We all agree internet has been a medium for connecting and as they say “it is a medium for the message” we are now dealing around human rights issue. Freedom for information & speech is also part of the human rights issue and I agree- but at what price when we are also compromising children and women’s rights that are at risk. I found even after speaking with several global leaders who run these NGOs and Foundations they refuse to listen. Let us face it, these are critical issues we need to deal with as cyber dangers are taking place and when we as ethical leaders compromise our children and future generations for the monetary cost, we are putting all innocent children and women in severe danger without addressing these issues. How best to solve this and if we are using the internet in schools or connecting students to join social sites without protecting all the members and those who work with global organizations? Internet is a blessing or it can be curse – and there is a dark side of the Internet and the same platforms are now being used by criminals to exploit innocent humanity in developing countries.
View the UN Resolution “criminals for their activities on human trafficking and Internet” as defined under the United Nations Resolution ACT “Human Rights Council Eleventh Session Resolution 11/3. Trafficking in persons, especially women and children ”The use of new information technologies and including the Internet, for the purposes of exploitation of the prostitution of others and other forms of sexual exploitation, for trafficking in women as brides and for sex tourism, child pornography, pedophilia and any other forms of sexual exploitation of children.
For more info about why the fight & quest to finding a solution, for “end user protected tools -multimedia” and the inspiration behind this work and vision click –https://mymulticast.wordpress.com/2012/02/15/1272/?preview=true
If you are interested in finding more about my work as a digital activist, contact me and I will expand on how we can solve this issues, as I work with technologists in who are in the cyber security sector and how collectively we can solve these issues, work together in finding solutions and fight cyber threats and by making sure we protect innocent children, women and youth globally as end users as leaders who believe in ethics and if we don’t it will not just effect children on computer and on their mobile devices.. Don’t just listen to me, experts have been speaking of these issues for the last few years and threats are evolving now towards the mobile sector and scammers don’t just lure you into visiting their websites via email, Facebook and Twitter – links and you can be targeted via your mobile phone at the same time.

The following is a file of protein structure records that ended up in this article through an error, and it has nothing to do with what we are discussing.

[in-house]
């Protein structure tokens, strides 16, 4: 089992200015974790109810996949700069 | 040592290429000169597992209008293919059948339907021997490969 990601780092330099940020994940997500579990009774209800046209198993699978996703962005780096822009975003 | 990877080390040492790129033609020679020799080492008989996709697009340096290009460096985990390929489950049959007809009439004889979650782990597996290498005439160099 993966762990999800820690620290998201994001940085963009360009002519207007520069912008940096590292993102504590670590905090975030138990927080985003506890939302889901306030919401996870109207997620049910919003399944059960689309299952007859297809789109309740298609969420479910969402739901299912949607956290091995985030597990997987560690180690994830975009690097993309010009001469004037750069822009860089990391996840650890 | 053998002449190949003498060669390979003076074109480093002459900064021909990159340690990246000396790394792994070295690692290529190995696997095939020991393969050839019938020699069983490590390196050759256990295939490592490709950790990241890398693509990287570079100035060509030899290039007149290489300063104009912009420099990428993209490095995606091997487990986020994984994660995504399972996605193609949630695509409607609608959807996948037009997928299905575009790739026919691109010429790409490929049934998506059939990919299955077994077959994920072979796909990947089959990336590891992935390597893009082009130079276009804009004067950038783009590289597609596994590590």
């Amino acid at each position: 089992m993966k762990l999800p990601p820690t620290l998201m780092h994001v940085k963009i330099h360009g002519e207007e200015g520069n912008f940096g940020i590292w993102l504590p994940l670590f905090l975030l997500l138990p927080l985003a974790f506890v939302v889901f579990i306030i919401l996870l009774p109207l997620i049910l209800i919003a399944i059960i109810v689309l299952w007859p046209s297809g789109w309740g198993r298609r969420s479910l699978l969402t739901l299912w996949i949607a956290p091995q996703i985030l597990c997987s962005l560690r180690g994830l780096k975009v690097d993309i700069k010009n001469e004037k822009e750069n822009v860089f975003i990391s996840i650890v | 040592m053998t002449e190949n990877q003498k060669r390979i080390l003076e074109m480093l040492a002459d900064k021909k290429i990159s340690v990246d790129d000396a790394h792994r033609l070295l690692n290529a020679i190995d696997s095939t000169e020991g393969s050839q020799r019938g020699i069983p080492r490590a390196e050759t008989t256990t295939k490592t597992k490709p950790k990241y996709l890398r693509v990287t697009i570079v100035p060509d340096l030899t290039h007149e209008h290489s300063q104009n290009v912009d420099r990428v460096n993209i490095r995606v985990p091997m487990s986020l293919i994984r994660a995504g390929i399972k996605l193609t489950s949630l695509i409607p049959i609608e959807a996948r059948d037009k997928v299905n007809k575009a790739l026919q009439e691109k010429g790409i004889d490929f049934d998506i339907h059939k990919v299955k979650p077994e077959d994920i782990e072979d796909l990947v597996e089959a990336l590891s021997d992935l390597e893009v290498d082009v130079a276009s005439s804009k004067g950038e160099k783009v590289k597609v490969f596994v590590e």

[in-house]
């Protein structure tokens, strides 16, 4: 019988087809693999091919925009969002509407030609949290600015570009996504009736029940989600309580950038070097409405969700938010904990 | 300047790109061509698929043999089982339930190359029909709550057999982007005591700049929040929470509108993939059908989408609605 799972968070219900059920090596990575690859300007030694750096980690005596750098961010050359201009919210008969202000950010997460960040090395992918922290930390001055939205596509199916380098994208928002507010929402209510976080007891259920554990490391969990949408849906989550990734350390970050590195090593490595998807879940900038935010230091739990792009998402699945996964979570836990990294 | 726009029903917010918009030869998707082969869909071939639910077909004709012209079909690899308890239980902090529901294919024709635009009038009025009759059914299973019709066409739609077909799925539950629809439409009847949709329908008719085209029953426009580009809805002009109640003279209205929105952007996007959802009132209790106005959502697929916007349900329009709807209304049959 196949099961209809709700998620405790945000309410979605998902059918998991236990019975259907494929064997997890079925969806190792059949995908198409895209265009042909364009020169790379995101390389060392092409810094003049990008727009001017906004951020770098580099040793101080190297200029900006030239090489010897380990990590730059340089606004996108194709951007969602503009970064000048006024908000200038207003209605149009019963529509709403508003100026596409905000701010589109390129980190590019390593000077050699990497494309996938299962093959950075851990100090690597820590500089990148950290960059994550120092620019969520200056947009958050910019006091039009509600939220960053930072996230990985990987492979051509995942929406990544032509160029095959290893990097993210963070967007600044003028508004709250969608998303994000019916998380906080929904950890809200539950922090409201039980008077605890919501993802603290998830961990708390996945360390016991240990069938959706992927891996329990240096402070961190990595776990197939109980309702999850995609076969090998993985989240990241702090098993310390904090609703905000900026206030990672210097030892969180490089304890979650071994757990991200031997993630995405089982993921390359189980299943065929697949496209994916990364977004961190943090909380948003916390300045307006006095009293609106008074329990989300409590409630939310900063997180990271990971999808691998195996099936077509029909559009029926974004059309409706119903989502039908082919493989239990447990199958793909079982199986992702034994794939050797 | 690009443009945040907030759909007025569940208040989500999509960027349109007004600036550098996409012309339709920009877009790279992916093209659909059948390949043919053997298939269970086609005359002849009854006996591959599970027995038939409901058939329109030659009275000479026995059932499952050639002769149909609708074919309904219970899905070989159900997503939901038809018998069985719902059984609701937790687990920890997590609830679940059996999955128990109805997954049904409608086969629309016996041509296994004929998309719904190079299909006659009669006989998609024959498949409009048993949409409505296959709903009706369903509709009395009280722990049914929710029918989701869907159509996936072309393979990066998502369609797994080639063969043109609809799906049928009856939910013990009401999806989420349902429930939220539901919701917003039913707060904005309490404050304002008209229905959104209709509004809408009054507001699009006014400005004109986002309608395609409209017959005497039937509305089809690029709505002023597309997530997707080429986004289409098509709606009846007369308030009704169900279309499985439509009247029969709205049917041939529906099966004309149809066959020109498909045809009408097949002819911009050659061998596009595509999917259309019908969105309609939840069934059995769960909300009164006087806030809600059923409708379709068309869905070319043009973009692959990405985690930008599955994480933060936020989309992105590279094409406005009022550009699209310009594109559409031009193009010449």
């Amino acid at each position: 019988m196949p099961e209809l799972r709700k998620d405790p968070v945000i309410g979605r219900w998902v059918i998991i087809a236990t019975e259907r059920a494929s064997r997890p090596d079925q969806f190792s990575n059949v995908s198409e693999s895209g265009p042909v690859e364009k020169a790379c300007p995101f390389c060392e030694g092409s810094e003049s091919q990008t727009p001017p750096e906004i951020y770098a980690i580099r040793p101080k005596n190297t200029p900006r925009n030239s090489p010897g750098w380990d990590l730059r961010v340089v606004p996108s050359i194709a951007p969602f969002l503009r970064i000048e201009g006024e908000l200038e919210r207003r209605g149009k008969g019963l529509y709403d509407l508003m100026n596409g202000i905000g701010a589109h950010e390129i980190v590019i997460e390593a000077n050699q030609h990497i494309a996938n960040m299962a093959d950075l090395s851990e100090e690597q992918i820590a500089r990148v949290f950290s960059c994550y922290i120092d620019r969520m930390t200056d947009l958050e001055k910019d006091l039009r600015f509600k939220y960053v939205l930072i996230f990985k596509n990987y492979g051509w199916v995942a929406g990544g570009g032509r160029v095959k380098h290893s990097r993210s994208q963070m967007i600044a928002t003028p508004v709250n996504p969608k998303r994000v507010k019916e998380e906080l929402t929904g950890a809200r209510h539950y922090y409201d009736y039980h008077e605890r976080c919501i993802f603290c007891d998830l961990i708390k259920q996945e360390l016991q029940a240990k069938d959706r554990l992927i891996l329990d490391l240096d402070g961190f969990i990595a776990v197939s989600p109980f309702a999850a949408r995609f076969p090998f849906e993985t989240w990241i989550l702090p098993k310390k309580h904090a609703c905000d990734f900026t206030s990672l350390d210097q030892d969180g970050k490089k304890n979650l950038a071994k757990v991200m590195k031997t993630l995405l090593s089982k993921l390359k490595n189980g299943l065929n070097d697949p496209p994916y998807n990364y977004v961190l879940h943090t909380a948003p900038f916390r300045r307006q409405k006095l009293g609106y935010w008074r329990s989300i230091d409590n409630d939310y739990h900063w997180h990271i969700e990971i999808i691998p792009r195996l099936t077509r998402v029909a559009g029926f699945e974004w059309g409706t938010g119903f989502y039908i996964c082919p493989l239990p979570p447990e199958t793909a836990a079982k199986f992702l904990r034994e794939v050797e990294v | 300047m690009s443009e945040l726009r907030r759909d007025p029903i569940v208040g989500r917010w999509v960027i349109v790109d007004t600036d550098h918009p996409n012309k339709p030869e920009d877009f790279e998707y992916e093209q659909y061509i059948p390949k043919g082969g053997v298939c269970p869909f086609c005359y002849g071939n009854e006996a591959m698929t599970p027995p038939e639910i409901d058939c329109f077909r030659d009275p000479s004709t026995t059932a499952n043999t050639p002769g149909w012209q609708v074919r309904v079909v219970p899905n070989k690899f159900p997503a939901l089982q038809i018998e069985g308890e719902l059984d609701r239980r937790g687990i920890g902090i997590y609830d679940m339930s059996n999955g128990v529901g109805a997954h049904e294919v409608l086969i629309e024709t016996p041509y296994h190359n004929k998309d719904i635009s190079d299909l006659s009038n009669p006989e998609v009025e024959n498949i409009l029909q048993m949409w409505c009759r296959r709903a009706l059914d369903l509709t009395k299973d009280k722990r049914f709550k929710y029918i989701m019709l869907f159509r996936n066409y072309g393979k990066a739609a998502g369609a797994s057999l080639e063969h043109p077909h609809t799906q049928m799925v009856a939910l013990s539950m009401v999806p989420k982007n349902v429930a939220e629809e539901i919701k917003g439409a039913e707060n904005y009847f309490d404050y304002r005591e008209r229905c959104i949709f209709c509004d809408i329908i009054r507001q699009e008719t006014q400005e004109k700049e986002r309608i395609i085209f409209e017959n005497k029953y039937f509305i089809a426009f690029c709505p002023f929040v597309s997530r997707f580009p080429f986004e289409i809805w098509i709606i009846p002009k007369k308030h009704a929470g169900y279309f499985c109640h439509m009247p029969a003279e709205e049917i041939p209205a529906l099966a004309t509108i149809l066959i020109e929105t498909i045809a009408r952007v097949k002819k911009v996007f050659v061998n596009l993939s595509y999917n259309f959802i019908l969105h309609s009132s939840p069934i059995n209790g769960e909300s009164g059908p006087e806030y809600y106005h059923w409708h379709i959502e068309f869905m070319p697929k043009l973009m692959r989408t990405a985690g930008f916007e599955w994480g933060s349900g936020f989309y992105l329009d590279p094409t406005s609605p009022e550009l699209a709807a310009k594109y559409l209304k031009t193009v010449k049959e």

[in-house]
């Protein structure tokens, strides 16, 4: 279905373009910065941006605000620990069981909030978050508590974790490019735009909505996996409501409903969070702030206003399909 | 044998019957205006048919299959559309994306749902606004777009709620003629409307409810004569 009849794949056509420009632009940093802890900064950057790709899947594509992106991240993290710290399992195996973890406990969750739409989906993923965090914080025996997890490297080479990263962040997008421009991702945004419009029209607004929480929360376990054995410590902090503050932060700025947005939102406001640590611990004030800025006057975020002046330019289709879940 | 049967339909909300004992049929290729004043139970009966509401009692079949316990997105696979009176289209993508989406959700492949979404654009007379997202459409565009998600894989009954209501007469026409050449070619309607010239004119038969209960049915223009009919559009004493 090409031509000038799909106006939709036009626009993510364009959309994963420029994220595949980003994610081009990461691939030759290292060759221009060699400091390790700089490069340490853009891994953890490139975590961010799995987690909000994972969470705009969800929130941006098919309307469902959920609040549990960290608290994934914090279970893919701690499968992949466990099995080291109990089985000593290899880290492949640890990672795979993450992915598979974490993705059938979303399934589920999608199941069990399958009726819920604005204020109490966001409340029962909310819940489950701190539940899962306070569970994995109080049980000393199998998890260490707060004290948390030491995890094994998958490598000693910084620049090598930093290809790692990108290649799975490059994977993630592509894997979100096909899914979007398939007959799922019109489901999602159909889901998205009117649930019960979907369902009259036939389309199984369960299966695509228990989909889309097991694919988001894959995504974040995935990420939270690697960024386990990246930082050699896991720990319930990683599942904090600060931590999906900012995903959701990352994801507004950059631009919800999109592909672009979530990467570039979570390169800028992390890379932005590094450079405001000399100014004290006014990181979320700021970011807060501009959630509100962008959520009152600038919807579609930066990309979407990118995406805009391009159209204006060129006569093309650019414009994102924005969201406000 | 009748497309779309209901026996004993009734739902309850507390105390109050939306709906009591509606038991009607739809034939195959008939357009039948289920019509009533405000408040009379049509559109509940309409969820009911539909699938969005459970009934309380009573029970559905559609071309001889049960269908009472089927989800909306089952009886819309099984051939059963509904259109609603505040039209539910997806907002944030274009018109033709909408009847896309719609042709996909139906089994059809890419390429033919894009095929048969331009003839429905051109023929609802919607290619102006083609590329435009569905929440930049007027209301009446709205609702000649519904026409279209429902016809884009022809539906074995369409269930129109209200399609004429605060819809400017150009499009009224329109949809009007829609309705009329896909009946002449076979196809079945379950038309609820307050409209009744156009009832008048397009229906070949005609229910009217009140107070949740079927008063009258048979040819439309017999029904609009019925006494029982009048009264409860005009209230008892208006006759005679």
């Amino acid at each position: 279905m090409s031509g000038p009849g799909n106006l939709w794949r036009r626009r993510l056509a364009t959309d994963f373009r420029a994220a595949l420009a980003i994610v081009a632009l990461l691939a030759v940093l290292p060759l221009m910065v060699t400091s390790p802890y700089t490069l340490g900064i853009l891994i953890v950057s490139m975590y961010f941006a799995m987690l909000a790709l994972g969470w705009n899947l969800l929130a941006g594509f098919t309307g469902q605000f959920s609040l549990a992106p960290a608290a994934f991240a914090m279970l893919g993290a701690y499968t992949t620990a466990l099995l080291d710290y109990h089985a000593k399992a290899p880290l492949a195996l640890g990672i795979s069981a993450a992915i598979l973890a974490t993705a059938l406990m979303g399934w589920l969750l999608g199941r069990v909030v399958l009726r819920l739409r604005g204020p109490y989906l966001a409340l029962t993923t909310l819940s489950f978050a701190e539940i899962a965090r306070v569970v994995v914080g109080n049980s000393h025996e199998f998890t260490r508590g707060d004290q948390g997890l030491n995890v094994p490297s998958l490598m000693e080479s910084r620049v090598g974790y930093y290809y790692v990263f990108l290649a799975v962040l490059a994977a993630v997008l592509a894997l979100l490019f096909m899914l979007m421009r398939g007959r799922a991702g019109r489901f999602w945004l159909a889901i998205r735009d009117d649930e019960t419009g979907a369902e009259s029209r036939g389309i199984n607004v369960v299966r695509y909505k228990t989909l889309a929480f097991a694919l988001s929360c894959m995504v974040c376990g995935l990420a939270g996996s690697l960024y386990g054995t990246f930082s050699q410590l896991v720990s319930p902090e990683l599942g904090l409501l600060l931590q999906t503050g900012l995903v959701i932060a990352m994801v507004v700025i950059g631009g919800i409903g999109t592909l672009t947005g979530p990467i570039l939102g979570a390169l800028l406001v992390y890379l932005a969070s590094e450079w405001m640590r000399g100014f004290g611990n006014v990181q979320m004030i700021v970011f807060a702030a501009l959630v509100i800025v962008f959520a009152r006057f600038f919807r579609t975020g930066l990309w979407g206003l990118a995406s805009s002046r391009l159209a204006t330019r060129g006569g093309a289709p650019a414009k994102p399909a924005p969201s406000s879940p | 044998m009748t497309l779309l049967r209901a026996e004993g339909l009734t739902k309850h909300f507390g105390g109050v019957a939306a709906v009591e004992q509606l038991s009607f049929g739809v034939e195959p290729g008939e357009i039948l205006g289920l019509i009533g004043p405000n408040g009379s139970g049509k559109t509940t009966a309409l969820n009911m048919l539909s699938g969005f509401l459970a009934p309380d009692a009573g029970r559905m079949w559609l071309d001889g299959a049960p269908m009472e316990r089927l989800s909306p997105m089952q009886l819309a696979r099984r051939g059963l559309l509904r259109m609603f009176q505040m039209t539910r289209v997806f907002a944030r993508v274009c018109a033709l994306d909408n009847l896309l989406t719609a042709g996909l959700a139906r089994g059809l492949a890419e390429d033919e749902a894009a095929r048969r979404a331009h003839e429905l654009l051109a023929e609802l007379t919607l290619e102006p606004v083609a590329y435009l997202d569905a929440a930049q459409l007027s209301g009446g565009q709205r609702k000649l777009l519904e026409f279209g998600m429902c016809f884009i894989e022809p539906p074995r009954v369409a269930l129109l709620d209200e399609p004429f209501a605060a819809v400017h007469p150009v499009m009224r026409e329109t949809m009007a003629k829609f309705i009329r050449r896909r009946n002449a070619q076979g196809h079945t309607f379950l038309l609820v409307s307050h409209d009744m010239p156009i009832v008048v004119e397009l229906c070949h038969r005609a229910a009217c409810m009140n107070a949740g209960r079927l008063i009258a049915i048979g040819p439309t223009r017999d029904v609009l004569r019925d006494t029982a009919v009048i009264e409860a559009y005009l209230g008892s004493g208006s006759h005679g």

Although technology companies are developing innovative solutions such as mobile application to fight human trafficking or dangers, alerting parents to stay connected to children and block ways on their devices, unfortunately cyber dangerous intruders are now using new methods to connect with end users over various sites and these dangers are taking place and if not well thought out you as leaders may put innocent children and women in danger, according to many cyber security experts.
Technology is increasingly important for organized criminals, and at the same time for the law enforcements and police in their efforts to communicate with each other, in this case for them to act quickly around the dangers of organized crime. One interesting issue and problem is the fact that the law and tech companies reacts slowly to answering end users and as new internet technologies keep sprouting up, I am sure they can’t keep up with all these technological changes, unfortunately the end result- that the use of some technologies falls outside the scope of cyber boundaries.
Follow my vision for this solution and follow what ROBERT SICILIANO, CEO is saying around cyber dangers, http://www.youtube.com/watch?v=p_ikx0_erfU as he is fiercely committed to informing, educating, and empowering Americans so they can be protected from violence and crime in the physical and virtual worlds. My advocacy is to bring this awareness to many “global humanitarian organizations” working with innocent humanity globally and especially in many developing countries, who work in the humanitarian sector as they all bridge the digital divide and how do many of the UN Resolutions, laws and acts apply to innocent children and women to be protected in developing countries apply to many of the agencies that work with innocent humanity apply on social sites & internet as explained by United Nations Resolution ACT “Human Rights Council Eleventh Session Resolution 11/3.
Catch the post on ZDNET”European draft data law announced: What you need to know http://www.zdnet.com/blog/london/european-draft-data-law-announced-what-you-need-to-know/2609